An improving job market helped keep consumer confidence close to the highest level in a year in March as a growing number of Americans said they planned to buy cars, homes and appliances.
The Conference Board’s index was 70.2 this month, in line with the median forecast in a Bloomberg News survey, down from a revised 71.6 reading in February, according to the New York- based research group. Another report today showed home prices dropped at a slower pace in January, signaling stabilization in housing that may begin to brighten moods.
The best six months of job growth since 2006, unemployment at a three-year low, and stock-market gains are giving Americans the means to withstand higher costs at the gas pump. A pickup in buying plans this month shows a sustained optimism may keep driving consumer spending, which accounts for about 70 percent of the economy.
“It’s a tug of war -- the labor market versus gasoline prices,” said Carl Riccadonna, senior U.S. economist at Deutsche Bank Securities Inc. in New York. “We are close to that key psychological level of $4 a gallon. Assuming gas prices don’t shoot to the moon, consumers will keep spending.”
Stocks fell after the figures failed to encourage investors after the Standard & Poor’s 500 Index advanced to an almost four-year high. The S&P 500 (SPX) fell 0.3 percent to 1,412.52 at the close in New York.
The median forecast of economists surveyed by Bloomberg called for a decrease in the confidence index to 70. Estimates ranged from 66 to 77 after a previously reported 70.8 reading in February. The measure averaged 53.7 during the recession that ended in June 2009.
The Conference Board’s gauge of present conditions increased to 51 in March, the highest since September 2008, from 46.4 a month earlier. The share of respondents who said this month that jobs were plentiful climbed to 9.4 percent, also the highest since September 2008, from 7 percent.
Sarah Gudernatch, 28, was able to find work before she graduated with her master’s degree from Columbia University in December. She started with San Francisco-based Sustainable Brands in January.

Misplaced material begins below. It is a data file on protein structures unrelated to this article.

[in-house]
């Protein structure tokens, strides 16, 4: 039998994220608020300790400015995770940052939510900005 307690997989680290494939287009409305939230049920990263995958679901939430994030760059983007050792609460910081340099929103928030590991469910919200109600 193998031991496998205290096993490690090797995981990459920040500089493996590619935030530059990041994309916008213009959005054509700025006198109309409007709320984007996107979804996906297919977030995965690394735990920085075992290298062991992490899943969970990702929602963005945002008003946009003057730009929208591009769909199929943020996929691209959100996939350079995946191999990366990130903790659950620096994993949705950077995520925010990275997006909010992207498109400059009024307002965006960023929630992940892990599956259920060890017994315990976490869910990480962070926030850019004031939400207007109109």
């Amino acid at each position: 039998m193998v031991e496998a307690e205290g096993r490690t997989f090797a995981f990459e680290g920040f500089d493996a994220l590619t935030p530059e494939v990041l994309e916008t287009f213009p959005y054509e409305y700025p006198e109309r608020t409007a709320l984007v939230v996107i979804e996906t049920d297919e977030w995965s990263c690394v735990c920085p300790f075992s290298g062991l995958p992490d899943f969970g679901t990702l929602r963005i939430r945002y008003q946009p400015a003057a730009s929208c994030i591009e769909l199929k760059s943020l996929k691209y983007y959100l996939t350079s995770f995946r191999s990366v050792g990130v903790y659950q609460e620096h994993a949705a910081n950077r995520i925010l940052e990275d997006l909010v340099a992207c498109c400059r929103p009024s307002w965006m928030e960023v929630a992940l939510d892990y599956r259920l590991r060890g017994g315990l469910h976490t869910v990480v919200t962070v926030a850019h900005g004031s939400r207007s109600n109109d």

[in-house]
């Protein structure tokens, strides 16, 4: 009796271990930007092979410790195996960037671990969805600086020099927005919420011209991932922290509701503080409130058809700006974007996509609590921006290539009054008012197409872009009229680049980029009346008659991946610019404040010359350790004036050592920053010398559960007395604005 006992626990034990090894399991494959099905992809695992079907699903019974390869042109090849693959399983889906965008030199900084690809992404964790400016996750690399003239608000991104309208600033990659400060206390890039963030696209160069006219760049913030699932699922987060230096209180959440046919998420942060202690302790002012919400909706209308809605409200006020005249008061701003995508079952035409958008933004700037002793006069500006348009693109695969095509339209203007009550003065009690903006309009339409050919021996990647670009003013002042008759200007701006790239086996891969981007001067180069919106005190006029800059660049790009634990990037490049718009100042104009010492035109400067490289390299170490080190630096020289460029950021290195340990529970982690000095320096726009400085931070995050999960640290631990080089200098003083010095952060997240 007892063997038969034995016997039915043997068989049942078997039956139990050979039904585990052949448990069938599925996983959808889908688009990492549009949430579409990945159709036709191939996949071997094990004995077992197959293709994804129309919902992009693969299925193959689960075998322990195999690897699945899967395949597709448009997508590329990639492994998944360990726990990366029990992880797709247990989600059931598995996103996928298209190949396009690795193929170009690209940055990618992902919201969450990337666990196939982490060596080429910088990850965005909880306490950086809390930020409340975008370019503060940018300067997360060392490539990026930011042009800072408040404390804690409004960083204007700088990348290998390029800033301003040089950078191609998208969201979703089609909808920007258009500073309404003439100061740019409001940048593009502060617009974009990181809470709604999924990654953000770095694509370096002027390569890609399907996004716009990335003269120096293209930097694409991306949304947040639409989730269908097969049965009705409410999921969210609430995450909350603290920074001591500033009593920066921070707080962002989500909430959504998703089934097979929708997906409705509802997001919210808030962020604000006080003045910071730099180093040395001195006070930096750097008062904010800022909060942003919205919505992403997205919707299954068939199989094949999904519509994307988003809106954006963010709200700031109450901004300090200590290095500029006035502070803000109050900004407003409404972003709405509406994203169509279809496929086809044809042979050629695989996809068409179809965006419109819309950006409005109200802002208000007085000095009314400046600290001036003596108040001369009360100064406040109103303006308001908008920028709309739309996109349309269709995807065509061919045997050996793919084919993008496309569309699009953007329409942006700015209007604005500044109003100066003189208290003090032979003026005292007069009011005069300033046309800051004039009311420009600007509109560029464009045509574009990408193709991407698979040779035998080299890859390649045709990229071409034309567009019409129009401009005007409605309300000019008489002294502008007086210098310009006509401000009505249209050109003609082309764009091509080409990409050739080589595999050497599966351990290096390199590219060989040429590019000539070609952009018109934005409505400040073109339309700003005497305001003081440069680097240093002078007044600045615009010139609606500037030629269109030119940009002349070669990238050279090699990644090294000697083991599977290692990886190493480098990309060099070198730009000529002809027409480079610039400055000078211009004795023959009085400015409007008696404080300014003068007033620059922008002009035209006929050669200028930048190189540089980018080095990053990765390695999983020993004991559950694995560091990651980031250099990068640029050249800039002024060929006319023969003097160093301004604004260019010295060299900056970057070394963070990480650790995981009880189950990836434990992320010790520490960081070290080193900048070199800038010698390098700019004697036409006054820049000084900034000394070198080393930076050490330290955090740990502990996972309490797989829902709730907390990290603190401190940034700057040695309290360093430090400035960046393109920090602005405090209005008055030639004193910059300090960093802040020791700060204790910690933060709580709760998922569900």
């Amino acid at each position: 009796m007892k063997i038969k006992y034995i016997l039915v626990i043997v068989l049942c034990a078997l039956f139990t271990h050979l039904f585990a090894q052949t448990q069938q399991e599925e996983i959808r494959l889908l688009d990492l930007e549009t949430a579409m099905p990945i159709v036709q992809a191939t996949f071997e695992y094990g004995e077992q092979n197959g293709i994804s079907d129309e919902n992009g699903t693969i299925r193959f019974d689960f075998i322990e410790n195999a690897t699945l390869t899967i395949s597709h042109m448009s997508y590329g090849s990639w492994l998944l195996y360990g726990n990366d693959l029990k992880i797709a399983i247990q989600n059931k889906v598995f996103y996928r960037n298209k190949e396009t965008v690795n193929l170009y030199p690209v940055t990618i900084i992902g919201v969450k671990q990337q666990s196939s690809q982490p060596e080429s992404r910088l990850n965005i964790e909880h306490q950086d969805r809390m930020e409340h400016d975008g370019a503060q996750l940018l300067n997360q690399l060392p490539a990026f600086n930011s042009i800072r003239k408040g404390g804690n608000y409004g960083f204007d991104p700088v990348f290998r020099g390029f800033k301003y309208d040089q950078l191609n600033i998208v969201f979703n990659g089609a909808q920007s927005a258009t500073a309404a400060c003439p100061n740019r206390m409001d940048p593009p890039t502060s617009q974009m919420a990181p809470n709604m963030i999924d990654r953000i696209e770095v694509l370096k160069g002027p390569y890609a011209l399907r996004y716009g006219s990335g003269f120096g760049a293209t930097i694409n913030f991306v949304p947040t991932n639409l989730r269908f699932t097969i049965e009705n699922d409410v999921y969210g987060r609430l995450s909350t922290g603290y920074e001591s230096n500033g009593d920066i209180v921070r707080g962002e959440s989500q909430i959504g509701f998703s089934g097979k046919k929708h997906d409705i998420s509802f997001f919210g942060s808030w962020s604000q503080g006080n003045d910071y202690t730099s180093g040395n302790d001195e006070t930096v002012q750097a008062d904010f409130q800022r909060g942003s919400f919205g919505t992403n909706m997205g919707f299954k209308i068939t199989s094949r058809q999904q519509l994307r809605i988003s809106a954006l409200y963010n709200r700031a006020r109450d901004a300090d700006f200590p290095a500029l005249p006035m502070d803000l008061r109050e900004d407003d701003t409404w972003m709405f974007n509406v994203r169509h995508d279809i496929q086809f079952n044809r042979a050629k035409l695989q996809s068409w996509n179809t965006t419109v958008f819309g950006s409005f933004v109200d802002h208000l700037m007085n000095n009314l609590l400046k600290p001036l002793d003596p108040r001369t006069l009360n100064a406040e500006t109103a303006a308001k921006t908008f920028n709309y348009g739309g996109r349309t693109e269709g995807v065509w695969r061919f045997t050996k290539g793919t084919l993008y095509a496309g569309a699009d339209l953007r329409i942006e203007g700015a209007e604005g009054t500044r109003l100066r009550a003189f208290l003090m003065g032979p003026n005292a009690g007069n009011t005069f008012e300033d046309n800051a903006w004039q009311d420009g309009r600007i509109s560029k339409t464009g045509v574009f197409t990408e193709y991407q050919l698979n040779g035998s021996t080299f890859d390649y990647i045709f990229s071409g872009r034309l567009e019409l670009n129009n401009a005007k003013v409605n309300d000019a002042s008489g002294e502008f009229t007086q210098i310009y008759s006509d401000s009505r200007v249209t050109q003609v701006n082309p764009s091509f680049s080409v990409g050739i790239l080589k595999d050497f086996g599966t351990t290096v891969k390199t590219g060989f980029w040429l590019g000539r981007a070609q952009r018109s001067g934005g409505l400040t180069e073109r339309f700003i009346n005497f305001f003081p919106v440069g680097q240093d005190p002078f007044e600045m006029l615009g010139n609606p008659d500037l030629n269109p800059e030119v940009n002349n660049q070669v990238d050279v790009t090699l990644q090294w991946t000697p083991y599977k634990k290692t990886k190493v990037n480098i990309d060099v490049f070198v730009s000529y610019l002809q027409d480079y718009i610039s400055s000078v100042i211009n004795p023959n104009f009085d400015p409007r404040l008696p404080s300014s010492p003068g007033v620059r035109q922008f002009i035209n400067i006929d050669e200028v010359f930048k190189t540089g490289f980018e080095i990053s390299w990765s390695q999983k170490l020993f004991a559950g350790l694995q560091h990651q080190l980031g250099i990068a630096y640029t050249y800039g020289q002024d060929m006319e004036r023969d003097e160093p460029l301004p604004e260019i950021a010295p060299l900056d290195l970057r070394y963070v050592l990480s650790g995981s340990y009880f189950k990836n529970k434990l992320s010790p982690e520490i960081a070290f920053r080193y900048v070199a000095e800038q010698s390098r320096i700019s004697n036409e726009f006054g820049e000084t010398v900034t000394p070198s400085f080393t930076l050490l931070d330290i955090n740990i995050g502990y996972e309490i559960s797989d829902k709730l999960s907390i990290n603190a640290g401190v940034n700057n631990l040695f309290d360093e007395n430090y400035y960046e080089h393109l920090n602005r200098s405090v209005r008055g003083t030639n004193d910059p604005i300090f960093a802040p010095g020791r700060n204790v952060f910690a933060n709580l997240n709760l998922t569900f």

“I went on a total shopping spree the other weekend and spent $500 on clothes,” Gudernatch said. “I hadn’t updated my wardrobe all throughout grad school since I always wore t-shirts and jeans to class.”
Consumer confidence in France unexpectedly jumped by the most in almost five years in March as the euro region’s second- largest economy prepares for a possible change of government.
A measure of sentiment rose to 87 from 82 in February, national statistics office Insee said in Paris today. Economists forecast an unchanged reading, according to the median of 16 estimates in a Bloomberg News survey. The gain was the biggest since May 2007, when Nicolas Sarkozy won France’s presidency promising to bolster household purchasing power.
Elsewhere in Europe, market research company GfK SE predicted that its gauge of German consumer confidence will slip from a 12-month high in April. U.K. retail sales were unchanged in March from a year earlier, and stores expect conditions to worsen next month amid rising unemployment and higher energy prices, the Confederation of British Industry said.
In the U.S., employment growth is starting to shore up housing demand, which may allow the industry that precipitated the recession to contribute to growth this year. The S&P/Case- Shiller index of property values fell 3.8 percent in January from a year earlier following a 4.1 percent decrease the month before, the group said today in New York.
Payrolls increased by 227,000 in February, the third month of gains in excess of 200,000, Labor Department data show. The unemployment rate held at a three-year low of 8.3 percent following five consecutive declines. Worker pay jumped in the last six months of 2011 by the most in almost five years, according to data from the Commerce Department.
Stock-market gains are adding to the wealth of Americans. The S&P 500 climbed yesterday to the highest level since May 2008 and is up almost 13 percent this year through yesterday.
At the same time, rising fuel costs leave consumers less to spend on other goods. A gallon of regular unleaded gasoline has increased to a 10-month high of $3.90 as of yesterday, according to AAA, the nation’s largest automobile association.
“You’ve got a mixed picture right now because the jobs news is actually positive but you do have the spikes in gasoline and food,” said Clarence Otis, chief executive officer of Darden Restaurants Inc. (DRI:US), in a March 23 conference call.
The Orlando, Florida, operator reported a 2.3 percent increase in traffic at its Red Lobster, Olive Garden and LongHorn Steakhouse brands during the third quarter and expects a 2.5 percent to 3 percent increase in same-store sales this year.
Buying plans improved in March, today’s Conference Board figures showed. More Americans said they expected to purchase cars, homes and major appliances in the next six months.
The Conference Board’s gauge of expectations for the next six months fell to 83 from 88.4.
The proportion expecting their incomes to rise over the next six months climbed to a three-month high of 15.8 percent from 15.5 percent. The number projecting better business conditions in the next six months increased to 19.2 percent in March, the highest since April 2011.
Among other measures of confidence, the Bloomberg monthly expectations gauge climbed to a one-year high in March. The Thomson Reuters/University of Michigan preliminary index of consumer sentiment fell this month to the lowest level this year.
To contact the reporters on this story: Lorraine Woellert in Washington at email@example.com; Shobhana Chandra in Washington at firstname.lastname@example.org
To contact the editor responsible for this story: Christopher Wellisz email@example.com